Song of Surrender

Tuesday, 2 August 2016

Krishna and the Magsaysay award

Winning awards and winning hearts could be two different things

By Bala Shankar

TM Krishna has won many new friends and lost many old ones in the past couple of years. His recent Magsaysay (Emergent) award has stirred a hornet’s nest for more than one reason. The accolade has been drowned in questions. What kind of an award is this? What is the body of work that has led to TMK getting it? What are the underlying messages one gets from this award? Does Krishna deem it a significant step in his ‘crusade’ (which is also a part of the debate)? Where does he go from here?

The wide acknowledgement and appreciation of his musical prowess is now inextricably woven with the ‘caste in Carnatic music’ drumbeat that has echoed stridently in the last few years. We owe it to him and to the award givers to judge the situation impartially.
The award says, ”for social inclusiveness in culture”.

The topic therefore is social. Krishna’s tirade is about unjust exclusion of non-Brahmin stakeholders from Carnatic music and his pungent writings are seen as a sufficient endeavour towards obtaining justice. We analyse two things: Is there injustice of any kind and have Krishna’s efforts reached any milestone?

Carnatic music has always been a ‘niche’ art. Neyveli Santhanagopalan used the term ‘cottage industry’ during a conversation. All niche sectors are the exclusive territory of a few and leave out large sections of people. Car racing, rangoli, molecular genetics and Renaissance painting are all in the same league. There are passionate insiders and completely uninterested outsiders. Even in Carnatic music, this is the case (the caste angle notwithstanding). There should however be no discrimination of any kind for or against people who want to take to it. And I think there is none. Do teachers turn away students if they are not Brahmins? Do sabhas look unkindly to a non-brahmin contender? And has anyone from the ‘aggrieved’ communities made a case, even informally in public discourses?

So, is Krishna making a mountain out of a molehill? His sponsors and sympathisers in the media and otherwise may have ignited a wrong flame. And even if empirical evidence points to the dominance of the Brahmin community, would you rather pursue grassroots initiatives of teaching and concert exposure than wield the pen to ad nauseam? It is not even a multi-billion dollar industry in the preserve of a few. There is a clear misplaced sense of what can be achieved by writing in cosmopolitan upper class media asking for social change. The irony is that the reader community is in fact, the very same accused lot!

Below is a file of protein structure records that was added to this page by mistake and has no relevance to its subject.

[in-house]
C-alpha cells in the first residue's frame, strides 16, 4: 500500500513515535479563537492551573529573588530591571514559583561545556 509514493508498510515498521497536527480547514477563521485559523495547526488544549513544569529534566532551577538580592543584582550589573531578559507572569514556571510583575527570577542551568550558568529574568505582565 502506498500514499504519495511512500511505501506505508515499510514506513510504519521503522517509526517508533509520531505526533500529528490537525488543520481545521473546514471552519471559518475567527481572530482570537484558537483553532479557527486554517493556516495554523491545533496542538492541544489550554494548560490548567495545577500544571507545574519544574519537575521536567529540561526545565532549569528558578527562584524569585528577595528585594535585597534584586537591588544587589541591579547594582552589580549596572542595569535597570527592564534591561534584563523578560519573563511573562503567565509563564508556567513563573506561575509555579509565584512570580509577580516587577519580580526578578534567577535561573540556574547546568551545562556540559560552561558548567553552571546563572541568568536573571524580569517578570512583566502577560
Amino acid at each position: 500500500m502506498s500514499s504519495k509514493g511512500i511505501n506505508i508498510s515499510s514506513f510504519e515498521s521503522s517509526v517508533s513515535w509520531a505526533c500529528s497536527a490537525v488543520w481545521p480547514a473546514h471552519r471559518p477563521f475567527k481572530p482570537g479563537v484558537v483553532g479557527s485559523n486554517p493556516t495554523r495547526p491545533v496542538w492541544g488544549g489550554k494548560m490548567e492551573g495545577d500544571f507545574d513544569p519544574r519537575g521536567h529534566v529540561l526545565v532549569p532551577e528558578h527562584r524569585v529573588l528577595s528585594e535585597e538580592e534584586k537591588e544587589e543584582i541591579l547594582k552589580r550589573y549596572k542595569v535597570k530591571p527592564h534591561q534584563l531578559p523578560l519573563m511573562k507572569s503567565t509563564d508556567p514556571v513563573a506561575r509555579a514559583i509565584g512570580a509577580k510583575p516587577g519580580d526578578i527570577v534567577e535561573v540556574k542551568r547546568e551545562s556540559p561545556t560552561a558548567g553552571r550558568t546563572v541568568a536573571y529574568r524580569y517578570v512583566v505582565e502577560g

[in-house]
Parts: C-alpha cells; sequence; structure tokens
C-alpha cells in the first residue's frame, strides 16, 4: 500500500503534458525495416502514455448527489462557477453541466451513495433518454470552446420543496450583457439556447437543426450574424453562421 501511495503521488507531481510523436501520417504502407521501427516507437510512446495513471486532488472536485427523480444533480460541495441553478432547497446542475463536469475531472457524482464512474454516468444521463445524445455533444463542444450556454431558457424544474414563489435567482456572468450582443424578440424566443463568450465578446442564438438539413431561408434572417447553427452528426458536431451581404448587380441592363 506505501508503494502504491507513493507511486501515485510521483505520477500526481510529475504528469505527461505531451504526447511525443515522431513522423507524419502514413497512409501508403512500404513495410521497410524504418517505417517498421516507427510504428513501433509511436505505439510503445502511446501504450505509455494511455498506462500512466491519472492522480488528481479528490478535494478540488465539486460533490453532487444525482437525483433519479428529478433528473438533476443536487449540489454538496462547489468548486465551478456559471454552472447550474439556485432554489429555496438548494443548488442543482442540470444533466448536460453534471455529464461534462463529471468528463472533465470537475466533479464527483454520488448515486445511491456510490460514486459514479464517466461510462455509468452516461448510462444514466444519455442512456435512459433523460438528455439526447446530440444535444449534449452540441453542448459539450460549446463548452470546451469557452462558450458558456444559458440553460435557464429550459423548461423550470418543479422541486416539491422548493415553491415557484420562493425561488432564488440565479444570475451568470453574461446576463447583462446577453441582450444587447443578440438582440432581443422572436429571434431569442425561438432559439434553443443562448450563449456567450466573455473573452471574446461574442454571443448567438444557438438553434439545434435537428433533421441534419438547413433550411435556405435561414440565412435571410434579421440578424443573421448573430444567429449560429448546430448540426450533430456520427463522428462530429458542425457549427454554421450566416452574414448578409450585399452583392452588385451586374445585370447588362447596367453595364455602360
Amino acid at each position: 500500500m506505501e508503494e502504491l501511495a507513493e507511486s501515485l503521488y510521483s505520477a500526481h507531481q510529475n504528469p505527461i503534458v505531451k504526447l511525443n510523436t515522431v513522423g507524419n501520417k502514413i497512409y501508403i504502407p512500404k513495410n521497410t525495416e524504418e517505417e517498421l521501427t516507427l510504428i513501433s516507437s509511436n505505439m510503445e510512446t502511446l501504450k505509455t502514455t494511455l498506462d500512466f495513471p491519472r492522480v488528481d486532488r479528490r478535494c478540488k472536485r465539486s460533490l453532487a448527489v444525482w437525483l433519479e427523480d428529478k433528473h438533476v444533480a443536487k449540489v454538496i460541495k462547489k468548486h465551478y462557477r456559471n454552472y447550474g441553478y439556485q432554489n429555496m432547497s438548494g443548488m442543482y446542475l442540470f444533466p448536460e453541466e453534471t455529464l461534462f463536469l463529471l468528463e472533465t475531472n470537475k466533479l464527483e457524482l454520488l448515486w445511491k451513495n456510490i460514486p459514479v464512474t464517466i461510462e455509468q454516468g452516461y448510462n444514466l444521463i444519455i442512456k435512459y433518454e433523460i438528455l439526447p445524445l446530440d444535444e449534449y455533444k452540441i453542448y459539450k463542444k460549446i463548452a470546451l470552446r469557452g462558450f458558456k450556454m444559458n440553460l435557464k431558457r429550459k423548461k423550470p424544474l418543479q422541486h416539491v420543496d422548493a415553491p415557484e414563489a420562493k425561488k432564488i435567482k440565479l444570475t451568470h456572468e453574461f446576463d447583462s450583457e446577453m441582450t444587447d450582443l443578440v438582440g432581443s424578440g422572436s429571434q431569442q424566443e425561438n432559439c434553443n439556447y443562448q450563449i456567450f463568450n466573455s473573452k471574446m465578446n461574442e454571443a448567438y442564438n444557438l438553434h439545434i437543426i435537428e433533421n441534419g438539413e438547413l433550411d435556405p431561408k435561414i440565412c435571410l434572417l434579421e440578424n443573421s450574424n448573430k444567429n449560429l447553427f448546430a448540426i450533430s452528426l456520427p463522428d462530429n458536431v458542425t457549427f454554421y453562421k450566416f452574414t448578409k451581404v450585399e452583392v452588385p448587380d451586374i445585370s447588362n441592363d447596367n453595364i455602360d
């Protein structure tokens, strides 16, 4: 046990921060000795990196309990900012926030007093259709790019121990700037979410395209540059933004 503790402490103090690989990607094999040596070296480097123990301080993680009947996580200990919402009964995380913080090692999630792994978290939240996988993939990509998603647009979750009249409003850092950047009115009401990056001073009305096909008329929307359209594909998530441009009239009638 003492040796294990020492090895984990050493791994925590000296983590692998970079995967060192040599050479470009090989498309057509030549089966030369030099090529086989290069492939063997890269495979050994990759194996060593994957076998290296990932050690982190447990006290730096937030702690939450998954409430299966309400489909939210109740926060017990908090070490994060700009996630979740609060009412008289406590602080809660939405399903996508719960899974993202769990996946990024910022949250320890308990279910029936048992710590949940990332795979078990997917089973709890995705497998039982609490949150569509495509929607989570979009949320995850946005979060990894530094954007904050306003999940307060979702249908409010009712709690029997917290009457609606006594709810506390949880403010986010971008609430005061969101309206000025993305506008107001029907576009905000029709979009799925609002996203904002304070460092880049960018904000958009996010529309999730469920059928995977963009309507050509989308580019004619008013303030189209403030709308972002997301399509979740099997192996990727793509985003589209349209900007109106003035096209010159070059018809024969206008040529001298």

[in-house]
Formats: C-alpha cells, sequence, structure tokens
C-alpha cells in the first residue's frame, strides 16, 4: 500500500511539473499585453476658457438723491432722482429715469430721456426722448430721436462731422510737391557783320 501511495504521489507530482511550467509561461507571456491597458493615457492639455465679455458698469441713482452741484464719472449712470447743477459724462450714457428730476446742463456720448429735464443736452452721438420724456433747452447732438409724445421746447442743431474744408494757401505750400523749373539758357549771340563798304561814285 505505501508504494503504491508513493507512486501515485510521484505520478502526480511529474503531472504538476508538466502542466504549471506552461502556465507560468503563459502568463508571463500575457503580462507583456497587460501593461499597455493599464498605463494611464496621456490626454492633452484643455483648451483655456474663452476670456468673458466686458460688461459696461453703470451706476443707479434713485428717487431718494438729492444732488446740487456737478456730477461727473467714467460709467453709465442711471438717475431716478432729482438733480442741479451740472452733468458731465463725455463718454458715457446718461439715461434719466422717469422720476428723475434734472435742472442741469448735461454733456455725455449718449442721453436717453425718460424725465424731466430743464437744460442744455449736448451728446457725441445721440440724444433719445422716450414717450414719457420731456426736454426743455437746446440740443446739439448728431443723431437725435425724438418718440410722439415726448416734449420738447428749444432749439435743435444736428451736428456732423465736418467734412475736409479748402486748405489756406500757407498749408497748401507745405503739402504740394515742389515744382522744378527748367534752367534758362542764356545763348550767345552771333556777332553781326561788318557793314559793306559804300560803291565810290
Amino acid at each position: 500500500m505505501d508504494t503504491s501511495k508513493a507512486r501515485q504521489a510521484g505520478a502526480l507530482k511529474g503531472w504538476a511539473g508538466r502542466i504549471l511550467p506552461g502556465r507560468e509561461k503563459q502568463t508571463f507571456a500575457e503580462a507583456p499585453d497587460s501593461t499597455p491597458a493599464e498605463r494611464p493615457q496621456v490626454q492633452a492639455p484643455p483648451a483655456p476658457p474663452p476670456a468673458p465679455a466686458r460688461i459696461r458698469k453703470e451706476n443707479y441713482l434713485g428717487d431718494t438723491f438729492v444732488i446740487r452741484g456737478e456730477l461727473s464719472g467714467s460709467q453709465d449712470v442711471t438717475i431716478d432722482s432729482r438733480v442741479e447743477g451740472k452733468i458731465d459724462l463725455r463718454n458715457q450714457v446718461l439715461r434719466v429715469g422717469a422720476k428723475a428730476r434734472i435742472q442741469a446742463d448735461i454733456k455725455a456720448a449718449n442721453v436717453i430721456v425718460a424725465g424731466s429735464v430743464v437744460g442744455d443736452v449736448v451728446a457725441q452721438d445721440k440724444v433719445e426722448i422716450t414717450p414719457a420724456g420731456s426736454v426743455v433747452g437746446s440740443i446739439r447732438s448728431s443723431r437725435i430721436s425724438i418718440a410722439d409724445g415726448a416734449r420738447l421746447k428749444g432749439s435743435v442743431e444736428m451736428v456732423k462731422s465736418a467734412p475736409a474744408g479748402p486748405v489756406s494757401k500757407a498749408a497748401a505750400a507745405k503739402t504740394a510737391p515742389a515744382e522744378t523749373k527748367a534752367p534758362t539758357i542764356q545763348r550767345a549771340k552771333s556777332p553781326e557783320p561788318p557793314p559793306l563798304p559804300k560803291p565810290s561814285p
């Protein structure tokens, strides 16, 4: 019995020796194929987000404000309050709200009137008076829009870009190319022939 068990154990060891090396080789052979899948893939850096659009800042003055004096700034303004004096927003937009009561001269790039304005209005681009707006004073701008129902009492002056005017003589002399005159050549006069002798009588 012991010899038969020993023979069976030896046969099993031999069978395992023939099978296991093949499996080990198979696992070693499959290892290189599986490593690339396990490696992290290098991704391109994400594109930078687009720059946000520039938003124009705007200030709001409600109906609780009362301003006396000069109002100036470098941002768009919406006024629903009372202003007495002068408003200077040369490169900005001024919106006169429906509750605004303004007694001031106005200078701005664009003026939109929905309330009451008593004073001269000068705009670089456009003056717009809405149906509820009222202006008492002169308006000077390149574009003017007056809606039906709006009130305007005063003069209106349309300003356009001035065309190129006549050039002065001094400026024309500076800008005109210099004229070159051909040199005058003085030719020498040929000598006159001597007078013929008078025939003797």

Social movements like those of Subrahmanya Bharati and Dr Muthulakshmi Reddy had a certain compelling context, a widespread unease with the status quo and a selfless pursuit along multiple modes of attack. They succeeded because of unjust exclusion from mainstream life, not from a niche pursuit, even as we confuse lack of enablers with wilful exclusion.

Some awards are more motivated than motivating. Even the Nobel prize committee shocked the world by giving the peace prize to Barack Obama as he woke up from bed in the first weeks of his office one morning. He was stunned as was the world. Krishna’s wellwishers, sponsors and recommenders may have been overenthusiastic, as there is no palpable change in the caste dynamics of Carnatic music – never mind if it is a burning issue at all or if it is maliciously engineered.

We would normally celebrate any international recognition for a fellow Indian and a member of the Carnatic music fraternity, but something is holding us back this time. A dramatically different strategy is required to unearth talents like Naina Pillai, Malaikottai Govindasamy Pillai, Rajamanickam Pillai, Palani Subramanya Pillai, Chittoor Subramanya Pillai and TM Thiagarajan among the new generation. AR Rahman, in a parallel world, is quietly doing this through his KM Conservatory, where geniuses are groomed independent of their social and financial backgrounds. 

1 comment:

  1. Agree wholeheartedly. Apart from the embarrassment of being unable to celebrate that a Carnatic musician has won a huge international award, precisely for the reasons you've cited, there is the double whammy that this award itself may prove more divisive, giving an axe to those will stop at nothing to belittle everything traditional and Indian. Carnatic music is not only a niche art but also a defenceless classical art with neither a national forum (like those of Recording Labels or Bollywood workers) or mega sponsors like IPL has. The result will be more muck being thrown around in media who will gleefully stir the pot. A tragedy at many levels.

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